Researchers at an Iowa City-based think tank say policy-makers should consider how raising the state sales tax to finance water quality projects would impact low-income Iowans.
“Sometimes that’s being left out of the equation and we think that we can improve the environment in Iowa and make sure that low-income families are not being disproportionately impacted,” said Natalie Veldhouse, a researcher for the Iowa Policy Project.
If state officials hike the sales tax by one percent to raise money for water quality improvements, the Iowa Policy Project proposes raising tax credits that benefit the working poor and low income renters. David Osterberg, lead author of the Iowa Policy Project report released today, supports increasing the sales tax.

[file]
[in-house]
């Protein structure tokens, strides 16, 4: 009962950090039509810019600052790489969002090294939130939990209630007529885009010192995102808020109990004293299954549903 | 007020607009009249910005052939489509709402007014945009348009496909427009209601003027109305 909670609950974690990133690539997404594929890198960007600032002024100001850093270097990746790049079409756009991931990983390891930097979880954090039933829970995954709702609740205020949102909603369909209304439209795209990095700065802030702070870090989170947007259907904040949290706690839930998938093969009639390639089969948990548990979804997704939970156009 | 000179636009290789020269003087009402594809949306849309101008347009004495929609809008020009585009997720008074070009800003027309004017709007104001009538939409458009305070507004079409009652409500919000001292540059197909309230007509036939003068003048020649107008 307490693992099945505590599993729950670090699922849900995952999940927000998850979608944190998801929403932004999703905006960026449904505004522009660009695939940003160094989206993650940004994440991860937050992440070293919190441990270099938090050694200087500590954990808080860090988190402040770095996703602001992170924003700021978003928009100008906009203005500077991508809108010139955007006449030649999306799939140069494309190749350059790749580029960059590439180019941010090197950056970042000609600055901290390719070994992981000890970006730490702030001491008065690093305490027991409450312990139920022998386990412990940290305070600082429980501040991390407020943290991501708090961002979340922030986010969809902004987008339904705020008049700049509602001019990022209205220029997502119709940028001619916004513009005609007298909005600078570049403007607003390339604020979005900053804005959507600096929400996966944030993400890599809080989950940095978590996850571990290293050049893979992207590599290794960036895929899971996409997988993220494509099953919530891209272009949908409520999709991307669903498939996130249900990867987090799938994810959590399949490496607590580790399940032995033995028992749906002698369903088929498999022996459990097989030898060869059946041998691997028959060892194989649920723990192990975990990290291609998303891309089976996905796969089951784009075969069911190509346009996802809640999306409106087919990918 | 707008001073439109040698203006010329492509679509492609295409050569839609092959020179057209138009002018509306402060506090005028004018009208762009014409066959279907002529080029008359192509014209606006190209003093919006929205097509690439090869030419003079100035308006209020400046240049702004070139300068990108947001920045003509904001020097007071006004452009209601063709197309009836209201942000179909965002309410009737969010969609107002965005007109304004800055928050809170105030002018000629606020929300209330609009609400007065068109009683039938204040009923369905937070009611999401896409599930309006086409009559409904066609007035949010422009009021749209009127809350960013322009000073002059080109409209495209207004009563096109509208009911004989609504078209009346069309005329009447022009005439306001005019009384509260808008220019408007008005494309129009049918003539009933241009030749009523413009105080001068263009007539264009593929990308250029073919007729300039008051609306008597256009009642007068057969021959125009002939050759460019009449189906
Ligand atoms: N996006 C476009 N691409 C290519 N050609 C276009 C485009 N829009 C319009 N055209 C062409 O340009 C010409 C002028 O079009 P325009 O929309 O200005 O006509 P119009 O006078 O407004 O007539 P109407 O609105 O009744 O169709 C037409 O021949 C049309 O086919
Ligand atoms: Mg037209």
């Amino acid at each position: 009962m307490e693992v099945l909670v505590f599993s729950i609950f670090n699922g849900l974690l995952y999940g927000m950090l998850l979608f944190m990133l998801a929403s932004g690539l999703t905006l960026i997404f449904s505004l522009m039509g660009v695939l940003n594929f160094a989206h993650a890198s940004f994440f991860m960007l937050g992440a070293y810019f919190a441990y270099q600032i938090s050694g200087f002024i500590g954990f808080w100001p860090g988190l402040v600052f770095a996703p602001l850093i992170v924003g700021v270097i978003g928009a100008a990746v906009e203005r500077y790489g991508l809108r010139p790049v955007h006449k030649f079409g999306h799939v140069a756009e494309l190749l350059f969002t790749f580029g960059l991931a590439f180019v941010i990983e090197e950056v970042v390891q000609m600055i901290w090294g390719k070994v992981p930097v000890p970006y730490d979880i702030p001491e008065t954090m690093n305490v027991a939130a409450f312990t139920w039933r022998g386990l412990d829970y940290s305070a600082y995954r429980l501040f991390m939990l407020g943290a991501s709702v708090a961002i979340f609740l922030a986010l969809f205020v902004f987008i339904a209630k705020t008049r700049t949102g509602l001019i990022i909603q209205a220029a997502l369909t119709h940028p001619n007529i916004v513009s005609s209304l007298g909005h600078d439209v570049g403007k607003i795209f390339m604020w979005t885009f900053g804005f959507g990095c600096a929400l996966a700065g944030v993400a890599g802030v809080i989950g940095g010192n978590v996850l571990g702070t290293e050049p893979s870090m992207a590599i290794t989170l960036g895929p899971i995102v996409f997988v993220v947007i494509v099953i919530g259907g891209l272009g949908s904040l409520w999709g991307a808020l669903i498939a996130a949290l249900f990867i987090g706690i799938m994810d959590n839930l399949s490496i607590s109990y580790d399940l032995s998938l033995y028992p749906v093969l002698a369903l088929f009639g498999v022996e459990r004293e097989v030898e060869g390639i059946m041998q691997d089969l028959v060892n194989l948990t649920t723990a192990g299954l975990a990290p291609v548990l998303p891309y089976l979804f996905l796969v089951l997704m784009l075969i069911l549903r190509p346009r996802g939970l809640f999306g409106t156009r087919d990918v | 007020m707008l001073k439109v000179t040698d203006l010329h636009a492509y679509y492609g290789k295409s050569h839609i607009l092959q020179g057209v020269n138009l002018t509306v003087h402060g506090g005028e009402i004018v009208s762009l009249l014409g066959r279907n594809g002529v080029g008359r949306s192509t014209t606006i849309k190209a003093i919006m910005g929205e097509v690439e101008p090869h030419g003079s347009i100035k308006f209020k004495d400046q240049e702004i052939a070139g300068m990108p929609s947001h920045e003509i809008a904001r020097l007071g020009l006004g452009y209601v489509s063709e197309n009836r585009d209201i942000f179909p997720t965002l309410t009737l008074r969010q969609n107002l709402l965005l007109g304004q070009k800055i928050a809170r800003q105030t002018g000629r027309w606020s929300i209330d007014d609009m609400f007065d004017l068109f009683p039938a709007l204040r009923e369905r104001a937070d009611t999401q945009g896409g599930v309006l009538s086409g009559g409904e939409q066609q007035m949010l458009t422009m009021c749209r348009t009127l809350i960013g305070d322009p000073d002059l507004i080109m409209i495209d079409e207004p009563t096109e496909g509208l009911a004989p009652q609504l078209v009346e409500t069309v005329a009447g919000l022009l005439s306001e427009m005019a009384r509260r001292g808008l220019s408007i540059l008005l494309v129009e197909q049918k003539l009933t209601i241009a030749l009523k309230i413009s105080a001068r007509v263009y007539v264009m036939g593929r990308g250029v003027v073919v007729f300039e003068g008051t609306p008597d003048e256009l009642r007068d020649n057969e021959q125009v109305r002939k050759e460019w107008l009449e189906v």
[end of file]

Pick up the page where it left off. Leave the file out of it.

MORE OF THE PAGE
“We need more funding for water quality,” Osterberg said. “Water quality needs help in the state of Iowa, but how we do that matters.”
According to Osterberg’s calculations, the poorest two-fifths of Iowans would pay an extra 124 dollars per year if the sales tax goes up one percent. He said boosting the state Earned Income Tax Credit and a renters’ credit would help offset that.
In 2010, Iowa voters approved a new state trust fund exclusively for water and land conservation as well as outdoor recreation, but legislators have balked at increasing the state sales tax to fill the account.